Subject(s)
Cell Phone , Contraceptive Agents , Adolescent , Contraception , Female , Humans , Male , Reproductive Health , Zimbabwe
6.
PLoS One ; 16(11): e0260261, 2021.
Article in English | MEDLINE | ID: covidwho-1528726

ABSTRACT

BACKGROUND: Healthcare workers are disproportionately affected by COVID-19. In low- and middle- income countries, they may be particularly impacted by underfunded health systems, lack of personal protective equipment, challenging working conditions and barriers in accessing personal healthcare. METHODS: In this cross-sectional study, occupational health screening was implemented at the largest public sector medical centre in Harare, Zimbabwe, during the "first wave" of the country's COVID-19 epidemic. Clients were voluntarily screened for symptoms of COVID-19, and if present, offered a SARS-CoV-2 nucleic acid detection assay. In addition, measurement of height, weight, blood pressure and HbA1c, HIV and TB testing, and mental health screening using the Shona Symptom Questionnaire (SSQ-14) were offered. An interviewer-administered questionnaire ascertained client knowledge and experiences related to COVID-19. RESULTS: Between 27th July and 30th October 2020, 951 healthcare workers accessed the service; 210 (22%) were tested for SARS-CoV-2, of whom 12 (5.7%) tested positive. Clients reported high levels of concern about COVID-19 which declined with time, and faced barriers including lack of resources for infection prevention and control. There was a high prevalence of largely undiagnosed non-communicable disease: 61% were overweight or obese, 34% had a blood pressure of 140/90mmHg or above, 10% had an HbA1c diagnostic of diabetes, and 7% had an SSQ-14 score consistent with a common mental disorder. Overall 8% were HIV-positive, with 97% previously diagnosed and on treatment. CONCLUSIONS: Cases of SARS-CoV-2 in healthcare workers mirrored the national epidemic curve. Implementation of comprehensive occupational health services during a pandemic was feasible, and uptake was high. Other comorbidities were highly prevalent, which may be risk factors for severe COVID-19 but are also important independent causes of morbidity and mortality. Healthcare workers are critical to combatting COVID-19; it is essential to support their physical and psychological wellbeing during the pandemic and beyond.


Subject(s)
COVID-19/prevention & control , Delivery of Health Care/standards , Health Personnel/statistics & numerical data , Occupational Health Services/standards , Occupational Health/standards , Personal Protective Equipment/standards , Adult , COVID-19/epidemiology , COVID-19/transmission , COVID-19/virology , Cross-Sectional Studies , Female , Humans , Male , SARS-CoV-2 , Zimbabwe/epidemiology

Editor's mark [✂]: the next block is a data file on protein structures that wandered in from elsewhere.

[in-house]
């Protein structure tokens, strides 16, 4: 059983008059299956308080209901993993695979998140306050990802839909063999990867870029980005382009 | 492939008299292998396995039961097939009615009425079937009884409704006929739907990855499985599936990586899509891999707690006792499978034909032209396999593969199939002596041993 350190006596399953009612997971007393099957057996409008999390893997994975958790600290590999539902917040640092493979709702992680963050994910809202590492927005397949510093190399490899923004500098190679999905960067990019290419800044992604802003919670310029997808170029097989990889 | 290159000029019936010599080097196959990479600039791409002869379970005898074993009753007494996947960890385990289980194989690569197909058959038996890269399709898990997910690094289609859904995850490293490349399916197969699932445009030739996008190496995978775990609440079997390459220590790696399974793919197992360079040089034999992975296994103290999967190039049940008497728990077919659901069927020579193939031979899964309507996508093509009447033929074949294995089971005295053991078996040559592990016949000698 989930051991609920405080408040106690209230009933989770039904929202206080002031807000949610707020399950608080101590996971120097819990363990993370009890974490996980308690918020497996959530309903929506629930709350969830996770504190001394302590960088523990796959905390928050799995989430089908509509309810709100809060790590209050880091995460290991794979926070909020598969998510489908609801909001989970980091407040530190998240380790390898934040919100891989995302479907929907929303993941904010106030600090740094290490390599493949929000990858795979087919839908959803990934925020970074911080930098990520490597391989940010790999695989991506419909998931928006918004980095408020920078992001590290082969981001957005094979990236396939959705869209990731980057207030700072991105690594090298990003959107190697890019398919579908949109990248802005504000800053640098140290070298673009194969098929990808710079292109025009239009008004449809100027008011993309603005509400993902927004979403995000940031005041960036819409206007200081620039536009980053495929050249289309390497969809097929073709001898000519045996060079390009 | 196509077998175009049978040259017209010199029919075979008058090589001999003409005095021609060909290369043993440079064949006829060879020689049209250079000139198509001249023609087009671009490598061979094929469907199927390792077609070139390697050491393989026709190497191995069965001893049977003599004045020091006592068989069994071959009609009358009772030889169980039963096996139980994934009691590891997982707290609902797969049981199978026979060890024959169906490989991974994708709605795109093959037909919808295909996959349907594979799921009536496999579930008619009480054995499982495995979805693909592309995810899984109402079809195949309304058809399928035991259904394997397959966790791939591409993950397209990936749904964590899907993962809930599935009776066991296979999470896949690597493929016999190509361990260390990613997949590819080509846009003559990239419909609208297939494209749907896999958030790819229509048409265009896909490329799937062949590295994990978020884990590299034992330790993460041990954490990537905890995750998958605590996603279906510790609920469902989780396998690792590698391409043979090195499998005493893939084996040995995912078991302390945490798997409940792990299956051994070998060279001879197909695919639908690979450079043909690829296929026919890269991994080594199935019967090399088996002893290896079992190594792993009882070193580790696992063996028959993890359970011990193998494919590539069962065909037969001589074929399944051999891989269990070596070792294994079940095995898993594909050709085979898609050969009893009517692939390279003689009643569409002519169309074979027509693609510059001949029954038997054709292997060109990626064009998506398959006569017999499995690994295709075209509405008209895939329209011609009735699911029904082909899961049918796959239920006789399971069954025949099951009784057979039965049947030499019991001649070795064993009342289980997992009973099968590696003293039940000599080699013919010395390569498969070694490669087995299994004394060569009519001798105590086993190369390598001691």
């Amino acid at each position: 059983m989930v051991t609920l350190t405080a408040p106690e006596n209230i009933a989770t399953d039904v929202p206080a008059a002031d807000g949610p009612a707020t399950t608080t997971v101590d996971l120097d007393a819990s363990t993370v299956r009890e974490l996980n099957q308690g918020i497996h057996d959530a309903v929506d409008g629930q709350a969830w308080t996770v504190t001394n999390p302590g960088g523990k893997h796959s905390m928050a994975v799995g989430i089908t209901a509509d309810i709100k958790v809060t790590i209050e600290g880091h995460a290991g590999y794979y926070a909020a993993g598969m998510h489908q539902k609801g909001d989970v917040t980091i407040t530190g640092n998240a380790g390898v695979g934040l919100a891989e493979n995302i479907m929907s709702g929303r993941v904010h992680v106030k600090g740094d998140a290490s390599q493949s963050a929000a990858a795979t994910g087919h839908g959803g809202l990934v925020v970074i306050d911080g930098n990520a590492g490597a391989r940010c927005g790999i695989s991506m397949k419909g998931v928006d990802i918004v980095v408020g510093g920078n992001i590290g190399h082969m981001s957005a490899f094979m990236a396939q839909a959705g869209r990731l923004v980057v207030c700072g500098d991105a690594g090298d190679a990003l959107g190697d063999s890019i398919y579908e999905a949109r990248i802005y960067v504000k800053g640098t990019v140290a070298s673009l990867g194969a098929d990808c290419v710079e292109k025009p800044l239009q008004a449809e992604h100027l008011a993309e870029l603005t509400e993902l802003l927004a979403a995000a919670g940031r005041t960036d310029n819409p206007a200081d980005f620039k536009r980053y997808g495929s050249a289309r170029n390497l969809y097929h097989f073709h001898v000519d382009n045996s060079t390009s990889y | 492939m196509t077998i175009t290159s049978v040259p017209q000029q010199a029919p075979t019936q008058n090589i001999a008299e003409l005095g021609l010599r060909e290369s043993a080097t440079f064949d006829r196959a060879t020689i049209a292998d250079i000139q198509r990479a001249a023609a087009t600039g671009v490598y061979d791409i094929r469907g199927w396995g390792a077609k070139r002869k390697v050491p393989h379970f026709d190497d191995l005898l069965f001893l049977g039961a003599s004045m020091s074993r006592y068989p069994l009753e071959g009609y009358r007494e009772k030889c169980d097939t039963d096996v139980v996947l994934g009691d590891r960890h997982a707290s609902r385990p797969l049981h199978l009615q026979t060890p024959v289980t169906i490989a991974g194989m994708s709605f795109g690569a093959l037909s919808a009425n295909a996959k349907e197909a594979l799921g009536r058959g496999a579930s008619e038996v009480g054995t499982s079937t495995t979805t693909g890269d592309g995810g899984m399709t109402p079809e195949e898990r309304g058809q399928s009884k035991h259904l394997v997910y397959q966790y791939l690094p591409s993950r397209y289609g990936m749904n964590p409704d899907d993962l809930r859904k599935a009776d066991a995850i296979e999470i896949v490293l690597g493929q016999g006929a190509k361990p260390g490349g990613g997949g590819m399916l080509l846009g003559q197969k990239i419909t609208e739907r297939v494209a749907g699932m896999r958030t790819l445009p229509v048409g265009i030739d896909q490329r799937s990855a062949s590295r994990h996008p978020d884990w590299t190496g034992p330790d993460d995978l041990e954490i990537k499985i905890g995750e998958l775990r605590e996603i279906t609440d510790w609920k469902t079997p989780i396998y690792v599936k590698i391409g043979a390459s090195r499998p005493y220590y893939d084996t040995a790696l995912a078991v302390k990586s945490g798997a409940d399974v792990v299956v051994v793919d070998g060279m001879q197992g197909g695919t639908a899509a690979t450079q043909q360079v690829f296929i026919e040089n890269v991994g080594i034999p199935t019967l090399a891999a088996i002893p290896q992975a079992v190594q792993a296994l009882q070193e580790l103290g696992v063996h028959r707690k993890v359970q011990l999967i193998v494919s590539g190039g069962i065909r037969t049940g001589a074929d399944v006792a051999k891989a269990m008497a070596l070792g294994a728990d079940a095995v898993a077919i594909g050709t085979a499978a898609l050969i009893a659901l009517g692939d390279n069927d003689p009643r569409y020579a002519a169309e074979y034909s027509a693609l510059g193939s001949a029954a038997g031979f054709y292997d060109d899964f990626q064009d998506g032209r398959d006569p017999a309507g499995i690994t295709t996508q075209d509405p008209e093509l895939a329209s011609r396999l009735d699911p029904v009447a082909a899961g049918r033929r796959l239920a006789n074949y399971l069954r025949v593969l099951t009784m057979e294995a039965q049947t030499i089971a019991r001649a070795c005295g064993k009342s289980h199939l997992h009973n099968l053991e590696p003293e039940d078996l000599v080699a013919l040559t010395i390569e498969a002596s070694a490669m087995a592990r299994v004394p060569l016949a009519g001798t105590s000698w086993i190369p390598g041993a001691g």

7.
EClinicalMedicine ; 41: 101172, 2021 Nov.
Article in English | MEDLINE | ID: covidwho-1474488

ABSTRACT

BACKGROUND: By the end of July 2021 Zimbabwe, has reported over 100,000 SARS-CoV-2 infections. The true number of SARS-CoV-2 infections is likely to be much higher. We conducted a seroprevalence survey to estimate the prevalence of past SARS-CoV-2 in three high-density communities in Harare, Zimbabwe before and after the second wave of SARS-CoV-2. METHODS: Between November 2020 and April 2021 we conducted a cross-sectional study of randomly selected households in three high-density communities (Budiriro, Highfield and Mbare) in Harare. Consenting participants answered a questionnaire and a dried blood spot sample was taken. Samples were tested for anti-SARS-CoV-2 nucleocapsid antibodies using the Roche e801 platform. FINDINGS: A total of 2340 individuals participated in the study. SARS-CoV-2 antibody results were available for 70·1% (620/885) and 73·1% (1530/2093) of eligible participants in 2020 and 2021. The median age was 22 (IQR 10-37) years and 978 (45·5%) were men. SARS-CoV-2 seroprevalence was 19·0% (95% CI 15·1-23·5%) in 2020 and 53·0% (95% CI 49·6-56·4) in 2021. The prevalence ratio was 2·47 (95% CI 1·94-3·15) comparing 2020 with 2021 after adjusting for age, sex, and community. Almost half of all participants who tested positive reported no symptoms in the preceding six months. INTERPRETATION: Following the second wave, one in two people had been infected with SARS-CoV-2 suggesting high levels of community transmission. Our results suggest that 184,800 (172,900-196,700) SARS-CoV-2 infections occurred in these three communities alone, greatly exceeding the reported number of cases for the whole city. Further seroprevalence surveys are needed to understand transmission during the current third wave despite high prevalence of past infections. FUNDING: GCRF, Government of Canada, Wellcome Trust, Bavarian State Ministry of Sciences, Research, and the Arts.